This story first appeared on watch me.
At mater mea, we make every effort to provide breastfeeding resources to black people. But instead of saying “breastfeeding is better” or even “feeding is best,” Andrea Syms-Brown, International Board Certified Lactation Consultant (IBCLC), Andrea Syms-Brown has this breastfeeding tip to share:
“The support is the best.
In one instagram live With Mater Mea Founder, Tomi Akitunde, Andrea discussed why support is the most important thing a nursing or breastfeeding parent can have.
“There can be ups, downs and challenges along a breastfeeding journey,” she says. “Having other people around to listen and reassure a mom can really take the pressure off and put her at ease.”
This support may look like working with a lactation consultant who can help you navigate common breastfeeding problems such as breastfeeding or milk supply problems. You can join online Breastfeeding Support Groups for Blacks to talk to moms and parents who are ready to be your biggest cheerleaders and advocates.
Online groups are a great way to get breastfeeding advice. But you can also talk directly to your friends and ask them about their experiences. So we did: we rounded up the best breastfeeding advice our community had to offer.
Whether you plan to breastfeed for a few weeks or a few years (like these extended breastfeeding moms fact), the advice of these ladies will help support you on your journey.
1. Research breastfeeding before you give birth
“Researching breastfeeding well before giving birth was so helpful. It was also helpful to join a breastfeeding group run by black lactation consultants who posted evidence-based information rather than ‘this is what worked for me’ information,” says one member. of the mater mea community. Courtney on Instagram.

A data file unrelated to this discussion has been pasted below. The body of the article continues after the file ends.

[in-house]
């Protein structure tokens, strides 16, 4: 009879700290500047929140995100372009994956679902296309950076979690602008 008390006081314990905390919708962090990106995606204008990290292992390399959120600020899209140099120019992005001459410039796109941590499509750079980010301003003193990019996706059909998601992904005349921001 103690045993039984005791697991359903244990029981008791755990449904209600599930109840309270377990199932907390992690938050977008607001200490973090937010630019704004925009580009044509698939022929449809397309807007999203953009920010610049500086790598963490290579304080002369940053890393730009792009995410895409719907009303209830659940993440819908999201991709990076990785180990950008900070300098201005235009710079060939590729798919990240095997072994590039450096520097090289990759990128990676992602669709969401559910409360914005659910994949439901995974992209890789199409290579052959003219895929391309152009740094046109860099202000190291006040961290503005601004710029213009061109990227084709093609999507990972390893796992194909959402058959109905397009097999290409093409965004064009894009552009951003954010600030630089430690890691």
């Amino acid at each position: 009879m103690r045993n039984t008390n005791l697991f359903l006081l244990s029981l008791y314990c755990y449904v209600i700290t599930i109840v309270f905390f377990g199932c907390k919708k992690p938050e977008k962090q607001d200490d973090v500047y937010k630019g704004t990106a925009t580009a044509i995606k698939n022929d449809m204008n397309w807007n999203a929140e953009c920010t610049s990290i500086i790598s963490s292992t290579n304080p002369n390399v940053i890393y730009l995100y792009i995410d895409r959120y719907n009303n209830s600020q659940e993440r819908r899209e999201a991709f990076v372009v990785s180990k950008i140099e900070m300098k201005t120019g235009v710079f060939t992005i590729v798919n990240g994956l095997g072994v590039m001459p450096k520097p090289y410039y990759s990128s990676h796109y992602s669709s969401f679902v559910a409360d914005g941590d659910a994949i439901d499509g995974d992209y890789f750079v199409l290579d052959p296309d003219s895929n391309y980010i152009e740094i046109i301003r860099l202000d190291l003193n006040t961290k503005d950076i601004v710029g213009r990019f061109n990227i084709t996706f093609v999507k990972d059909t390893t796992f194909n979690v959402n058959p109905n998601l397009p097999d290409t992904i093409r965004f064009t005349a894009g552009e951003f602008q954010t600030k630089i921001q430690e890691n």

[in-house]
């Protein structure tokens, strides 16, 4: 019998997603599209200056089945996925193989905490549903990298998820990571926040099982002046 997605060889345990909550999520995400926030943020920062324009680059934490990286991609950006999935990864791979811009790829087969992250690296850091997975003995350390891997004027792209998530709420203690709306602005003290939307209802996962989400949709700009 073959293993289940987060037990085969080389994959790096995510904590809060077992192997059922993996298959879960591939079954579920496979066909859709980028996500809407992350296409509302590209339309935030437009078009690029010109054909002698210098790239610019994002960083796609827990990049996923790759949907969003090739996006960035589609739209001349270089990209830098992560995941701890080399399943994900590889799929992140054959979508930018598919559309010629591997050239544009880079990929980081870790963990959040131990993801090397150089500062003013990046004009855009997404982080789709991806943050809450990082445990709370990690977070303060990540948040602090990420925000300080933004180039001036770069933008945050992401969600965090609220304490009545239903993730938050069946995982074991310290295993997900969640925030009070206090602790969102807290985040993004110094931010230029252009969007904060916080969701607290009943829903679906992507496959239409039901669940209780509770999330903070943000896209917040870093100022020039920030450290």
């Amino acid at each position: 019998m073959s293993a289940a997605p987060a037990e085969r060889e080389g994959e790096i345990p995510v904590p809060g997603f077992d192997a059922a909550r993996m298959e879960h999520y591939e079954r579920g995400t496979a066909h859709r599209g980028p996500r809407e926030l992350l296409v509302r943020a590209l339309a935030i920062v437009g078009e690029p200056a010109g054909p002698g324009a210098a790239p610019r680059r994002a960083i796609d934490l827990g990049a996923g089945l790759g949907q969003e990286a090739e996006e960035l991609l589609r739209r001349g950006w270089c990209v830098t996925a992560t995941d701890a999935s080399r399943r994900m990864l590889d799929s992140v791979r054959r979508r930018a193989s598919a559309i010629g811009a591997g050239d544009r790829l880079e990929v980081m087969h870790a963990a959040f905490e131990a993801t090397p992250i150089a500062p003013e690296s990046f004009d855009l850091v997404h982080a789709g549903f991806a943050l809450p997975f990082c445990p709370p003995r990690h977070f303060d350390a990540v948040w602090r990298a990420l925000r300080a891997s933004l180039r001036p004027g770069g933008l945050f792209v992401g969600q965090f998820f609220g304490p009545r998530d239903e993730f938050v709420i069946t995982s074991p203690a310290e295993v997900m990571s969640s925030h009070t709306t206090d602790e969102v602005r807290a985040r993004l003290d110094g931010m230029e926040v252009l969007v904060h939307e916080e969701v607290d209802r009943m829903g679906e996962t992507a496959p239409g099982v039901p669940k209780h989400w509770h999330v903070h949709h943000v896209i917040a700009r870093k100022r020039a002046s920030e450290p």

“My advice is to get your partner — or another supportive and present person in your life — to get on board early in learning to breastfeed,” she adds. “Immediately after birth, a partner who knows latching and positioning can help a tired birth parent latch the baby on and breastfeed well, because he can see from a different angle and has the strength and access needed to help change the baby’s position. A knowledgeable partner also knows that breastfeeding is difficult and a learning process, and can mentor an emotional birth parent that both parent and baby are learning and this is their first time. Patience is so essential in these first hours and days.”
2. Listen to your baby’s needs as soon as they arrive
“I learned to listen baby. When baby wanted to be at the breast, I let him. That’s what helped me grow my offering,” Joanna Cartwright says on Instagram. @JoannaKimberly_)
Part of learning about your baby’s needs can be getting support from a lactation professional, adds Courtney.
“[Seek] an IBCLC to be part of your care team,” she says. “LC hospitals just aren’t that.”
Once you know your baby’s needs, you’ll be able to meet them with comfortable, easy-to-use nursing bras that make it easy.
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This story first appeared on mater mea.
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